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A very informative interesting history of Heisenberg and the Nazi struggle for the bomb.
Lustig points out the basic difficulty in writing a biography of an emminent scientist without really being able to present adequately his scientific achievements.
Specifically, they tried to eliminate all references to Einstein and relativity, and, just for good measure, quantum mechanics as well.
This book can be summed up such: being apolitical in the face of evil is the same as deciding to be evil.Published 7 months ago by Trent Waddington
Really like the book. I like it so much that I got the audible version as well. A very informative interesting history of Heisenberg and the Nazi struggle for the bomb. Read morePublished 7 months ago by William James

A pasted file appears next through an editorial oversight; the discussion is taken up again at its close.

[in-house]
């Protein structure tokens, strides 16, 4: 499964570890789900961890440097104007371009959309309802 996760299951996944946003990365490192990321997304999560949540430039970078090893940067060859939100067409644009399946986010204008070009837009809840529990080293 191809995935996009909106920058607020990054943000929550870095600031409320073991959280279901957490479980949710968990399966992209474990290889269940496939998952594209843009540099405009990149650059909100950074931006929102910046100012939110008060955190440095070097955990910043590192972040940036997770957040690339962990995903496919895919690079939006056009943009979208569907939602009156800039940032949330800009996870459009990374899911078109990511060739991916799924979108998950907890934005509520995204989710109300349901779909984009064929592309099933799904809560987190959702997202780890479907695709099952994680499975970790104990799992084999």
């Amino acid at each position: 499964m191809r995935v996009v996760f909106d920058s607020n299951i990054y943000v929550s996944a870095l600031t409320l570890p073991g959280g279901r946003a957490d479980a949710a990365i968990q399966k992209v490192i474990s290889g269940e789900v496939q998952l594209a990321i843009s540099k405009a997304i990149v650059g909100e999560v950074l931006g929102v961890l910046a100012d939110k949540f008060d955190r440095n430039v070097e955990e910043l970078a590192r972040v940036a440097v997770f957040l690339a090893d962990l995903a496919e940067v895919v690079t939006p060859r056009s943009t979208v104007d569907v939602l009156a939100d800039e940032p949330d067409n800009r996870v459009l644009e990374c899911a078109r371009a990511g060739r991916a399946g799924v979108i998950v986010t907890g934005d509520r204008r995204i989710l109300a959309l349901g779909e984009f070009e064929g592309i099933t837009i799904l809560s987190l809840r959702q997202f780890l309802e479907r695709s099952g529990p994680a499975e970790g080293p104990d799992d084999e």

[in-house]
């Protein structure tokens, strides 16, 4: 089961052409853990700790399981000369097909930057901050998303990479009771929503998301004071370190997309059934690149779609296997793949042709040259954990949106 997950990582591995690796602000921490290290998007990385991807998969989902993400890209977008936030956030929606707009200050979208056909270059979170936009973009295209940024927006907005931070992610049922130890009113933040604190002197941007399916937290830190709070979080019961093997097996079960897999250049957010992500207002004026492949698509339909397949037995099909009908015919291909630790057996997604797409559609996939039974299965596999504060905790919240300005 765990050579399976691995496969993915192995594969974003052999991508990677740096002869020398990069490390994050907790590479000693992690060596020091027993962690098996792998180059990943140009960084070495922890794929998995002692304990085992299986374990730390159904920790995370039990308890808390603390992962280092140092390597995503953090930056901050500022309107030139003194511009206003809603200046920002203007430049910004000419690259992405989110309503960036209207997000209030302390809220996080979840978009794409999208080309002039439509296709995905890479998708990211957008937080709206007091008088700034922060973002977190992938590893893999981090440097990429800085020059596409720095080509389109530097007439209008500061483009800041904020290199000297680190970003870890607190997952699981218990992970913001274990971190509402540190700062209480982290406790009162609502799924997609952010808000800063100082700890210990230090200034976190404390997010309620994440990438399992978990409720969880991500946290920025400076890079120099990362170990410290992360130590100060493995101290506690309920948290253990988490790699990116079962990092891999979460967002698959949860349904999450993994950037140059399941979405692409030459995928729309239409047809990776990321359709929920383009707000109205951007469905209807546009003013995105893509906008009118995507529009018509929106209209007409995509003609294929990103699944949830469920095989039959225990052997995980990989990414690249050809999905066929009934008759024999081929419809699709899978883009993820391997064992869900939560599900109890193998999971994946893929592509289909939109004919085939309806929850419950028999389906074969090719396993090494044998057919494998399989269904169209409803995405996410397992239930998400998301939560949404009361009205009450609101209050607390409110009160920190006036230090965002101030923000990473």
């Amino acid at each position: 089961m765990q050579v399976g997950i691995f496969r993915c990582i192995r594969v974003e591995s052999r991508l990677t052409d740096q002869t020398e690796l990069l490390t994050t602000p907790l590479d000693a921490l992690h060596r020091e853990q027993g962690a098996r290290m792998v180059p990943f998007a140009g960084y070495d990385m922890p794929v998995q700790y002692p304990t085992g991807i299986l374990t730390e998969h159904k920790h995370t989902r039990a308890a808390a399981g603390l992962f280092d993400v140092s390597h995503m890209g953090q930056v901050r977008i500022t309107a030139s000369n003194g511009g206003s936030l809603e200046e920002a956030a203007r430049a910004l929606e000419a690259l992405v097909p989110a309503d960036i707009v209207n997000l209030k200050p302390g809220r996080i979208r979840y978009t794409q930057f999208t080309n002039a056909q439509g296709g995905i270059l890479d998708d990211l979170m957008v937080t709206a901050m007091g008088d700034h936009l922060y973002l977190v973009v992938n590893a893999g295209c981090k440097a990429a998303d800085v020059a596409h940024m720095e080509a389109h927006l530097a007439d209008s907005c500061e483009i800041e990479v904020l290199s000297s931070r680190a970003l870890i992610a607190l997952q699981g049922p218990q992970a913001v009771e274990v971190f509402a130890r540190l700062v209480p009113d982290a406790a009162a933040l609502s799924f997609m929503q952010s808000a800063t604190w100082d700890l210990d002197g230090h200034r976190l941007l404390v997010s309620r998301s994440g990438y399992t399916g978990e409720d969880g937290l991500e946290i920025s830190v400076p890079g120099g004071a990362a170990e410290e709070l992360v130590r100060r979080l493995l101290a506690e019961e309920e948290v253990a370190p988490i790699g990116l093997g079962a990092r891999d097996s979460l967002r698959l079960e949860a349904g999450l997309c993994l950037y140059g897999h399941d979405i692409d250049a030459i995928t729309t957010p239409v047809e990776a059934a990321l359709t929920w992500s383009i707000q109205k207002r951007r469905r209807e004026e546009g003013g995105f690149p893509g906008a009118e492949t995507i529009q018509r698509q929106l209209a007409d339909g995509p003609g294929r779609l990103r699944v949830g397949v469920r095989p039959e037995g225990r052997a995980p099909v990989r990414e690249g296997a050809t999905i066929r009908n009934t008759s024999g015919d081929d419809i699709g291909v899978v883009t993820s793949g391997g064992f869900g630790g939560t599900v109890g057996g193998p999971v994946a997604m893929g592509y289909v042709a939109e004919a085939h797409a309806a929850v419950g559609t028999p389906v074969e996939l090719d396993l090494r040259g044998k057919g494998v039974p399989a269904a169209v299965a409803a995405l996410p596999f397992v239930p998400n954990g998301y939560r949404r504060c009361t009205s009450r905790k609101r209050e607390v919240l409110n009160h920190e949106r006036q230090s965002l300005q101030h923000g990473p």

I appreciated the parts about Heisenberg's youth and student days, as they helped provide some of the psychological framing for later chapters. Read morePublished on October 16, 2011 by S. J. Snyder
The breaking bad television series on amc is extremely smart and deep. So deep that they gave the main character, Walter white an alter-ego named Heisenberg. Read morePublished on April 26, 2011 by eric liberatore
You can learn what an exceptionally bright boy and man Heisenberg was. You can learn of his intense sense of responsibility for leading, supporting, and maintaining under the... Read morePublished on March 26, 2011 by Amazon Customer
There is little that I can add to the excellent Essay-Review written by Harry Lustig, on Cassidy's book, in "Physics in Perspective" Volume 12, Pages 470-496, 2010. Read morePublished on March 13, 2011 by Prof Aharon Loewenstein
I just started reading the book and I find it very interesting and very well written, but I feel that I have to comment on the physical book itself--
It is not an... Read more